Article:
Friday, May 22, 2015

Practiced Avoidance

You are going to judge me and you will be completely justified in doing so.
I have a shoulder impingement injury. I have been assigned stretches and exercises, which if practiced daily will lessen the pain and bring back my range of movement, yet I don’t do them. They aren’t very hard. They don’t even take very long. I don’t have a single good reason for avoiding them.

How is it better to live with stabs of pain so intense that I go from being a normal woman to one with circling cartoon stars of pain above my head? How is it better to live for months, careful not to make movements that cause mind-numbing, nearly faint-inducing pain? It isn’t. I get it. It isn’t.
All of you with healthy bodies are thinking, That doesn’t make sense. Just do the moves and get better. And you are right. See, I knew you'd judge me.
But until one of my loved ones steps in to hold me accountable, or until I decide that I am tired of the complete lack of improvement, the stretchy purple band and illustrated list of moves collects dust while I practice avoidance.

So now I know.

Now I know and can relate to that special brand of reluctant reader who wants to be proficient, but doesn’t read. They have what they need in their book boxes, but avoid engaging with text. They are given time to practice, but don’t use it. It doesn’t make any sense. And time after time, they shrug and say they don’t know why they don’t read, they just don’t.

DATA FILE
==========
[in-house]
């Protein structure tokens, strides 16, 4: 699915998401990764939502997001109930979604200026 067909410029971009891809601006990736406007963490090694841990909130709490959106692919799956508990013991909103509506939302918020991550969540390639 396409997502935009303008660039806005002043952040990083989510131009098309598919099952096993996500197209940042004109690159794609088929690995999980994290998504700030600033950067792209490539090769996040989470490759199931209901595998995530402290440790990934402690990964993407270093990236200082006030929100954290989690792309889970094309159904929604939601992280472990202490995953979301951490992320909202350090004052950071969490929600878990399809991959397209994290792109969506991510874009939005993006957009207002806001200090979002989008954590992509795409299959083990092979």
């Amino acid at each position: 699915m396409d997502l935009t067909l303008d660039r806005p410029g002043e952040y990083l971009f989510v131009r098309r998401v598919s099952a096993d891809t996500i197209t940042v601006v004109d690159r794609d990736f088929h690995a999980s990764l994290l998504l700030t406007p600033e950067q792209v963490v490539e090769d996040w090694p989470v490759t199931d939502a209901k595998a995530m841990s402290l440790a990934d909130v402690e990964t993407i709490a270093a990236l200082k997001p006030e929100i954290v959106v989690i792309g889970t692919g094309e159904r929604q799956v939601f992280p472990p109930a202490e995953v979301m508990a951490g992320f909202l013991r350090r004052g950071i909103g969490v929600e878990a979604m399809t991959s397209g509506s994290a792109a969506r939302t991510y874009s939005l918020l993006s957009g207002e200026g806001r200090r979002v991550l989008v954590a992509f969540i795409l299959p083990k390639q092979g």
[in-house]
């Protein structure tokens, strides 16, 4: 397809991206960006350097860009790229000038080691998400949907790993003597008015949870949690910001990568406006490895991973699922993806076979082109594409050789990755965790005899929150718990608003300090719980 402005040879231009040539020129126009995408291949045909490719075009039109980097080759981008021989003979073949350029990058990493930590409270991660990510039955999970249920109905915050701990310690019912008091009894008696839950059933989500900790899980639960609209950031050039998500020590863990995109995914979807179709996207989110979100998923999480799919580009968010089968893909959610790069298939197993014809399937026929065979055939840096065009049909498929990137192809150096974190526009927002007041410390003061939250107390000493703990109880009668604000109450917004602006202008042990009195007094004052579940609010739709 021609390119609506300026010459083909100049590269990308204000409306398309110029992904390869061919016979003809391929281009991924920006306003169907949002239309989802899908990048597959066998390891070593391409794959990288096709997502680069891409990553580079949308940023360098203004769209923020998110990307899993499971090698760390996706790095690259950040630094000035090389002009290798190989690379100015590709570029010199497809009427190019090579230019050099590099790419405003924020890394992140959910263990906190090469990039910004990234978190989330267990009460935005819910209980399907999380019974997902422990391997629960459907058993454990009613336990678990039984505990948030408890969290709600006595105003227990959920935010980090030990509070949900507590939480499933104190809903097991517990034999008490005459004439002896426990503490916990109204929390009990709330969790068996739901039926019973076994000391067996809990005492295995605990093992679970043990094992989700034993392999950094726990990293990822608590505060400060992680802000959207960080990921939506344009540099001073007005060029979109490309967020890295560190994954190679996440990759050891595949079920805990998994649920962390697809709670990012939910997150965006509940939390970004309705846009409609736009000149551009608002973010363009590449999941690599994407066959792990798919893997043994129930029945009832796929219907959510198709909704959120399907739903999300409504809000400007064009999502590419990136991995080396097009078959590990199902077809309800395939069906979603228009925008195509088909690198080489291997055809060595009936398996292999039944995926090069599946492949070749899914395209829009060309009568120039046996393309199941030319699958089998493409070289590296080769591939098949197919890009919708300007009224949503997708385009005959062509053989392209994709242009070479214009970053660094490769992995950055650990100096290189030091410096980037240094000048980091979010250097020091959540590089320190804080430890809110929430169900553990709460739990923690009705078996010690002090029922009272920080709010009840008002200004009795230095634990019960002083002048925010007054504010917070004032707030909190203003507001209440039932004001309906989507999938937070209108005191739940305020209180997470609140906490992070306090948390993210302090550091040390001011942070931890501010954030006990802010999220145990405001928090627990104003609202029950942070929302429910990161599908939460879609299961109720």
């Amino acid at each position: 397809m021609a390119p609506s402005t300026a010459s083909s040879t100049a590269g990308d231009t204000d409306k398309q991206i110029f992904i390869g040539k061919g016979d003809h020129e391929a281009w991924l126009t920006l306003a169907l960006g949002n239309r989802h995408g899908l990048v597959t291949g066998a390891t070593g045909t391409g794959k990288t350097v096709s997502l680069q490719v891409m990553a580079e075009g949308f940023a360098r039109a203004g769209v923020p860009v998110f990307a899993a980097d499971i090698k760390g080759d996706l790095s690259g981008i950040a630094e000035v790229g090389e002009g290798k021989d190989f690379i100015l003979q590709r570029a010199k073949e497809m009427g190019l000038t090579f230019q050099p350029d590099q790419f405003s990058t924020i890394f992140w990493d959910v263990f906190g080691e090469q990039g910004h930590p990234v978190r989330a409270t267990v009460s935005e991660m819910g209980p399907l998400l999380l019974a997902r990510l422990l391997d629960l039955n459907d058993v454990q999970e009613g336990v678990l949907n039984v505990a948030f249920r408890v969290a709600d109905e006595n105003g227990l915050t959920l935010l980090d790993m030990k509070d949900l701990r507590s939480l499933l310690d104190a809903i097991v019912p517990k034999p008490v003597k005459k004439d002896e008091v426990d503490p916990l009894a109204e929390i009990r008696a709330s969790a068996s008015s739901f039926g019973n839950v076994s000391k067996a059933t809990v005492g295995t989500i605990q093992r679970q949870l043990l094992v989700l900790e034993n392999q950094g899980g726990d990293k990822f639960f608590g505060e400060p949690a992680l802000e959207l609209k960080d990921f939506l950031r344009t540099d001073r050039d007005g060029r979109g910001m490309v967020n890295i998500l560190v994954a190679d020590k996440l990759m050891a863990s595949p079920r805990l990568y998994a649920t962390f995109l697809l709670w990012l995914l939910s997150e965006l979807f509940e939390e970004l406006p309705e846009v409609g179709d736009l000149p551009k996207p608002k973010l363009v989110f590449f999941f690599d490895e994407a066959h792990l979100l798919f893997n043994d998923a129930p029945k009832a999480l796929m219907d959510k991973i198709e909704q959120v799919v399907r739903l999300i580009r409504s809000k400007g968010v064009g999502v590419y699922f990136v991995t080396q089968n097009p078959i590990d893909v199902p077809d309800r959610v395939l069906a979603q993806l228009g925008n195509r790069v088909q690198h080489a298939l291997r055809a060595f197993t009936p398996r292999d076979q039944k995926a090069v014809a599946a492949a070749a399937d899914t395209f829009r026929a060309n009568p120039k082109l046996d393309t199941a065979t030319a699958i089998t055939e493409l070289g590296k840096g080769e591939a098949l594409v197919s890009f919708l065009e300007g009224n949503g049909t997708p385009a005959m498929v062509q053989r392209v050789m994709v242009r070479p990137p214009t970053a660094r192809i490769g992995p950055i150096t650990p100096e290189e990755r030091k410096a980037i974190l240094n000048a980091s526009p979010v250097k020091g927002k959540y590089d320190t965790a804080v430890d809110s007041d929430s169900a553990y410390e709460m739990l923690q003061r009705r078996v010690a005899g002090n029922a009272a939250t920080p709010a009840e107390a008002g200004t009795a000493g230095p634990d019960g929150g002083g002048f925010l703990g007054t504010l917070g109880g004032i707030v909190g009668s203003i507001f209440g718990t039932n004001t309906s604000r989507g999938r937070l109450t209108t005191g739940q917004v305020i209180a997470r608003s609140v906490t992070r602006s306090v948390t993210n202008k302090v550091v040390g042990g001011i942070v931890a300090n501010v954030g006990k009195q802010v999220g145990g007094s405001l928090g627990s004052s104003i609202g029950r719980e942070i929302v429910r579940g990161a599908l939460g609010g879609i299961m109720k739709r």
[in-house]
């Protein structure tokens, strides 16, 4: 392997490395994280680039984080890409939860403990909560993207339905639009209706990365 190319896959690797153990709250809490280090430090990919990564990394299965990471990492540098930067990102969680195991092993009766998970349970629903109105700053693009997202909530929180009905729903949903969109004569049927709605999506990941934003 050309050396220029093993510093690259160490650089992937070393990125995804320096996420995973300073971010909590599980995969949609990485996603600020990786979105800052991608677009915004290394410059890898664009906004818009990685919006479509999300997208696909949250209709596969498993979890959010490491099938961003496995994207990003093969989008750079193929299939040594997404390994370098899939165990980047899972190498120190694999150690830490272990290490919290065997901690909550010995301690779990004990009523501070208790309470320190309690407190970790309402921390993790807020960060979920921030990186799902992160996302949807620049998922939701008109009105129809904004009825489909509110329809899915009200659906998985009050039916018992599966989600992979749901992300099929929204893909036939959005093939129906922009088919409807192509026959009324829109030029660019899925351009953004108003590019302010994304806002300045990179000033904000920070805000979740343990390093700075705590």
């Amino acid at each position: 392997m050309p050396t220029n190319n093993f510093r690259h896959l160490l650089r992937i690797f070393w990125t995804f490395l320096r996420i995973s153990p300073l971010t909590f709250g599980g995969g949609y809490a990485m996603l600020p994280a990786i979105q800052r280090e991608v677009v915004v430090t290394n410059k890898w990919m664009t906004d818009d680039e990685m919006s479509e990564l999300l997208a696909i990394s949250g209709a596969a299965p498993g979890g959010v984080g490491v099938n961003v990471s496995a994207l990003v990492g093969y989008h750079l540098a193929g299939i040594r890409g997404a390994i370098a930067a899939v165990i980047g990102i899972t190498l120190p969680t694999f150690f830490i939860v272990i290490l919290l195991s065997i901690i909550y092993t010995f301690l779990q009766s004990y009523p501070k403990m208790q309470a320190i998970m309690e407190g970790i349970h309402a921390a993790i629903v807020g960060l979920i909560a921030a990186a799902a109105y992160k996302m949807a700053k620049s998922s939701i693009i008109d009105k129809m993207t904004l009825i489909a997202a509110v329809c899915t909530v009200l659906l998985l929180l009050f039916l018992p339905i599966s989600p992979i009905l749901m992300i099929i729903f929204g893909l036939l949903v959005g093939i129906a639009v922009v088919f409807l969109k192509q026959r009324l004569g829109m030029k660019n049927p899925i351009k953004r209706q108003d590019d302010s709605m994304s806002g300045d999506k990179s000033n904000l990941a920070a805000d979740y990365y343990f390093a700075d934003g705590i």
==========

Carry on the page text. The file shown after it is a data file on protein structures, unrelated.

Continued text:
But being a nonreader is a pain inducing experience we can’t allow. So until our reluctant readers become voracious and independent readers, we must assess accurately, instruct wisely, support and scaffold brilliantly, check in with daily, cheer on optimistically, and tenaciously impart the message that reading is a superpower they must have for themselves. No judgment, just understanding and the message that they are too important to let slip through the cracks.